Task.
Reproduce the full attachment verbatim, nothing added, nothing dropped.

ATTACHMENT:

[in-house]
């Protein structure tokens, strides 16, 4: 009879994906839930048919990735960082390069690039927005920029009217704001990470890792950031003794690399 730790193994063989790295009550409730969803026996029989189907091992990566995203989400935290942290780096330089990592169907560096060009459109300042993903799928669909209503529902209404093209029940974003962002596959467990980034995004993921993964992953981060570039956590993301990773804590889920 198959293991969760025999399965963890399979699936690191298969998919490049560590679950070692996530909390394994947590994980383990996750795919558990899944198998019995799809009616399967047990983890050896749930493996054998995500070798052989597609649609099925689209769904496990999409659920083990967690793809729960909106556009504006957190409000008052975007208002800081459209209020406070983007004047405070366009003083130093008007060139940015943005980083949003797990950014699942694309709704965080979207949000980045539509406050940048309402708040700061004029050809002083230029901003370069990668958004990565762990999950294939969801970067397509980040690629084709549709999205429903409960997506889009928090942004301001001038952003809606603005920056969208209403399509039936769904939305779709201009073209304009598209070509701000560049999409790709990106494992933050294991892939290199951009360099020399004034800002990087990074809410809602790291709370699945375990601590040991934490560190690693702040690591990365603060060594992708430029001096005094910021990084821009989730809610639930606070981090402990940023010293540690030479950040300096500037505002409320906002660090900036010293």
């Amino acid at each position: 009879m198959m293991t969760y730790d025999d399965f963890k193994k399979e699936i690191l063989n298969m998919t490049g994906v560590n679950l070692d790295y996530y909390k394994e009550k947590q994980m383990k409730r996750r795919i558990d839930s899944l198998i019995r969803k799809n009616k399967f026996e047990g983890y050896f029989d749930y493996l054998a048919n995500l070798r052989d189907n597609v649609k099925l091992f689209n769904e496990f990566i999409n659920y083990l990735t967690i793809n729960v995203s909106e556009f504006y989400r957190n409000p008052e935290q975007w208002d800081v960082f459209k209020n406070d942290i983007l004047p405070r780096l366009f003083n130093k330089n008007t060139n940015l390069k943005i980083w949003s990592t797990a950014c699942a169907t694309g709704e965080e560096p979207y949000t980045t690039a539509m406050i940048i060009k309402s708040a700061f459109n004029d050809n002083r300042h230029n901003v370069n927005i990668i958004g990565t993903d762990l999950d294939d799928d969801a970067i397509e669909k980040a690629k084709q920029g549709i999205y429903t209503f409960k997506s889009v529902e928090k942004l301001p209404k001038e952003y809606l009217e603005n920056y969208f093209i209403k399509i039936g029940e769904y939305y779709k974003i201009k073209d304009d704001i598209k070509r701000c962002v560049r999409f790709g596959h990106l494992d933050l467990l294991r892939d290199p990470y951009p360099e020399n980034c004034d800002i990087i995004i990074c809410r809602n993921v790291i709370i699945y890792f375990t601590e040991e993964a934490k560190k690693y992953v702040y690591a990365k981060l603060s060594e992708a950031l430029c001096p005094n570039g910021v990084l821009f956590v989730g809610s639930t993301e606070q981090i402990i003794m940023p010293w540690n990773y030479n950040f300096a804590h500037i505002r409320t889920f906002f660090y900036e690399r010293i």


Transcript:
[in-house]
């Protein structure tokens, strides 16, 4: 009879994906839930048919990735960082390069690039927005920029009217704001990470890792950031003794690399 730790193994063989790295009550409730969803026996029989189907091992990566995203989400935290942290780096330089990592169907560096060009459109300042993903799928669909209503529902209404093209029940974003962002596959467990980034995004993921993964992953981060570039956590993301990773804590889920 198959293991969760025999399965963890399979699936690191298969998919490049560590679950070692996530909390394994947590994980383990996750795919558990899944198998019995799809009616399967047990983890050896749930493996054998995500070798052989597609649609099925689209769904496990999409659920083990967690793809729960909106556009504006957190409000008052975007208002800081459209209020406070983007004047405070366009003083130093008007060139940015943005980083949003797990950014699942694309709704965080979207949000980045539509406050940048309402708040700061004029050809002083230029901003370069990668958004990565762990999950294939969801970067397509980040690629084709549709999205429903409960997506889009928090942004301001001038952003809606603005920056969208209403399509039936769904939305779709201009073209304009598209070509701000560049999409790709990106494992933050294991892939290199951009360099020399004034800002990087990074809410809602790291709370699945375990601590040991934490560190690693702040690591990365603060060594992708430029001096005094910021990084821009989730809610639930606070981090402990940023010293540690030479950040300096500037505002409320906002660090900036010293």
């Amino acid at each position: 009879m198959m293991t969760y730790d025999d399965f963890k193994k399979e699936i690191l063989n298969m998919t490049g994906v560590n679950l070692d790295y996530y909390k394994e009550k947590q994980m383990k409730r996750r795919i558990d839930s899944l198998i019995r969803k799809n009616k399967f026996e047990g983890y050896f029989d749930y493996l054998a048919n995500l070798r052989d189907n597609v649609k099925l091992f689209n769904e496990f990566i999409n659920y083990l990735t967690i793809n729960v995203s909106e556009f504006y989400r957190n409000p008052e935290q975007w208002d800081v960082f459209k209020n406070d942290i983007l004047p405070r780096l366009f003083n130093k330089n008007t060139n940015l390069k943005i980083w949003s990592t797990a950014c699942a169907t694309g709704e965080e560096p979207y949000t980045t690039a539509m406050i940048i060009k309402s708040a700061f459109n004029d050809n002083r300042h230029n901003v370069n927005i990668i958004g990565t993903d762990l999950d294939d799928d969801a970067i397509e669909k980040a690629k084709q920029g549709i999205y429903t209503f409960k997506s889009v529902e928090k942004l301001p209404k001038e952003y809606l009217e603005n920056y969208f093209i209403k399509i039936g029940e769904y939305y779709k974003i201009k073209d304009d704001i598209k070509r701000c962002v560049r999409f790709g596959h990106l494992d933050l467990l294991r892939d290199p990470y951009p360099e020399n980034c004034d800002i990087i995004i990074c809410r809602n993921v790291i709370i699945y890792f375990t601590e040991e993964a934490k560190k690693y992953v702040y690591a990365k981060l603060s060594e992708a950031l430029c001096p005094n570039g910021v990084l821009f956590v989730g809610s639930t993301e606070q981090i402990i003794m940023p010293w540690n990773y030479n950040f300096a804590h500037i505002r409320t889920f906002f660090y900036e690399r010293i």